posted by Clint Phipps on Nov 19, 2000 06:01PM

One reason that florida didnt accept some of those overseas ballots is because they weren't postmarked by election day. That is the rule in florida. But the military mail system does operate in some funny ways sometimes, which tends to mess things up. Sometimes the votes get postmarked late and get sent late. But, the deadline/law stands, and they cant accept the ballots if they were postmarked after election day. They do this because people might try to vote after they get some idea of what the results look like. Which would throw a whole new spin on how they vote. Personally, i think that gore should conceed and stop draggin this out so long. If Mr. Gore wants to have another chance at the white house in the future, he should give up. By the way, did anyone see the south park parody on the florida situation?
posted by -- on Nov 20, 2000 09:43PM

South Park? Oh, please avoid South Park. The effects can only be detrimental.
posted by Piper -- on Nov 21, 2000 12:02PM

I dont usually watch southpark as a rule, but the election thing was really funny. The only reason i watched it is beacause our government teacher taped it and brought it into class. We have been talking about the election, and this parody was all about it. It was about electing the kindergarten class president. The little kids voted and there was a tie, so on and so forth, just like the real election. It was pretty funny. But i agree, long term exposure to south park might not be a good idea.
posted by -- on Nov 21, 2000 09:06PM

Just an update, as of last night November 26, 2000 at 7:30 pm florida ended their count. The results are final for now. Bush got 2,912,770 votes and Gore got 2,912,553 votes, however they are still going to the supreme court, because Gore and Liberman say it was an inaccurate count. I think that we should just move on. I know that previous years people did not get all of their votes in and we did not all cry about it, we accepted it and move on. The candidates that did not get presidency accepted it and move on. This does not show good sportsmanship on either account. I am terrified on who actually gets office because of the whole election, and how both candidates acted pretty immature. The american government should try something new on the how they go about election day. They tried something new 80 years go when they added in the 19 ammendment for women to be able to vote. It took since 1878 in order for the 19 ammendment to be passed, which was finally passed in 1920. I am very disapointed on how the election turned out. I heard (please correct me if I am wrong)that if this keeps going on and there is no decision by Janurary 1st, 2001 that the vice president becomes president. Again, correct me if I am wrong. Well that is all I have to say for now. I hope everyone had a great holiday.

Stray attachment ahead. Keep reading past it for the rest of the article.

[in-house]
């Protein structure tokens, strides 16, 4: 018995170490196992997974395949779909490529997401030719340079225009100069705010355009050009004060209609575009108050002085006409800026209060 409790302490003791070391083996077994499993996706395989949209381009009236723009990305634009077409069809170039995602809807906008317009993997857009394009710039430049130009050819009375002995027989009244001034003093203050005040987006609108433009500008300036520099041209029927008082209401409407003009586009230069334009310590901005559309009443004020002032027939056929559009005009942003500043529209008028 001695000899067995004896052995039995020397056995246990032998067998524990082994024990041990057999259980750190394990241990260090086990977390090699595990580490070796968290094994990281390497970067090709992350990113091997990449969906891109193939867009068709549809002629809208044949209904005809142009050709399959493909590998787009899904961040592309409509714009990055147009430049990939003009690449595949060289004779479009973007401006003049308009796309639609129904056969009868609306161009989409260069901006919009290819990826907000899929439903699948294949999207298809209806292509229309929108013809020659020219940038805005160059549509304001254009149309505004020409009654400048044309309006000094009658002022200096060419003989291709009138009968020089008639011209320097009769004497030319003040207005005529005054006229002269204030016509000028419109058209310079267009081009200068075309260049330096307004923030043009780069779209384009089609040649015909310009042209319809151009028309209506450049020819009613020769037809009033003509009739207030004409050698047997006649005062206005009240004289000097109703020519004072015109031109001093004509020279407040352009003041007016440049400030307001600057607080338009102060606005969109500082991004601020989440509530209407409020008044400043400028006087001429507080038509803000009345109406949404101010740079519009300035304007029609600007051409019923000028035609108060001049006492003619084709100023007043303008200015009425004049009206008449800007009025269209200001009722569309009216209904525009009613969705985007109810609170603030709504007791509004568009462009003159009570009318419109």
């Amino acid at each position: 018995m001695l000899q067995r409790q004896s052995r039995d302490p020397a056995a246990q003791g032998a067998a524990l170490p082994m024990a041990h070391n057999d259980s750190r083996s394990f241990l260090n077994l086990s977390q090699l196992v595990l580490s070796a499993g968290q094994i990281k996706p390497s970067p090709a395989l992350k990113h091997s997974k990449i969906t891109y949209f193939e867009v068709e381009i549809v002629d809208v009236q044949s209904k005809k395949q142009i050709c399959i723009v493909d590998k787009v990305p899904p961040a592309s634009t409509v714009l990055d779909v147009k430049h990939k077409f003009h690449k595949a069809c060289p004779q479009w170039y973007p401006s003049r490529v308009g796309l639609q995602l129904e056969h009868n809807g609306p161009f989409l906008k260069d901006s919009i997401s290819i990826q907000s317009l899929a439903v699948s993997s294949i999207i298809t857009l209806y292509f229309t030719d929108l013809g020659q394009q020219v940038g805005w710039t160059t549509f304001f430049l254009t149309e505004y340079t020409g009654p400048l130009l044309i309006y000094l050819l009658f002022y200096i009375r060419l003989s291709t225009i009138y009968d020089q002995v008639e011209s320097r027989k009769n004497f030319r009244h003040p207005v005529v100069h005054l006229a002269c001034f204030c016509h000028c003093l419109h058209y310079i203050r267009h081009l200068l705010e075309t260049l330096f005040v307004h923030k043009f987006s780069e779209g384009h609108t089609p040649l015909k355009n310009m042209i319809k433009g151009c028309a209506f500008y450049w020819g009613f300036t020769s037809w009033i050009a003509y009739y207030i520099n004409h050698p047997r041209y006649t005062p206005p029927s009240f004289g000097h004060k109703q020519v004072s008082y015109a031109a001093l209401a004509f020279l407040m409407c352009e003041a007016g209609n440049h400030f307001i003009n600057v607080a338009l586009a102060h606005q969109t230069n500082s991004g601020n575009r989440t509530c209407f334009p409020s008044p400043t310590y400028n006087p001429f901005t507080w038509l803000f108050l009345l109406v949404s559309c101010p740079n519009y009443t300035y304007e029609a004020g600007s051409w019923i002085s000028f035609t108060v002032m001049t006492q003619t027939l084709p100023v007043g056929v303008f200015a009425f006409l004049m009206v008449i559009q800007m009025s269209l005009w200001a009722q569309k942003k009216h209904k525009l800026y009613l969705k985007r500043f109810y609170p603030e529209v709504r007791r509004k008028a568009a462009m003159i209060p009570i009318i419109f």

posted by Latricia Saucier on Nov 27, 2000 07:10AM

Ok, my previous reply was pretty pathetic, now that I think of it, but that is all I can think of for now.
posted by Latricia Saucier on Nov 27, 2000 04:31PM

No, the vice-president does not become president if no decision is made by January 1, 2001. That would make Al Gore president. The president is decided by the electoral college, which meets on december 18. There a couple different possible scenarios that could decide the president if a decision cant be made. If there is a tie in the electoral college, then the house decides who will be the president. Each state-from the single-member delegation from delaware to the 52-member delegation from california- would get one vote. So, a candidate would need 26 out of 50 to win. If the house still cant decide on a winner, then the speaker of the house (Speaker Hastert), would be sworn in as president.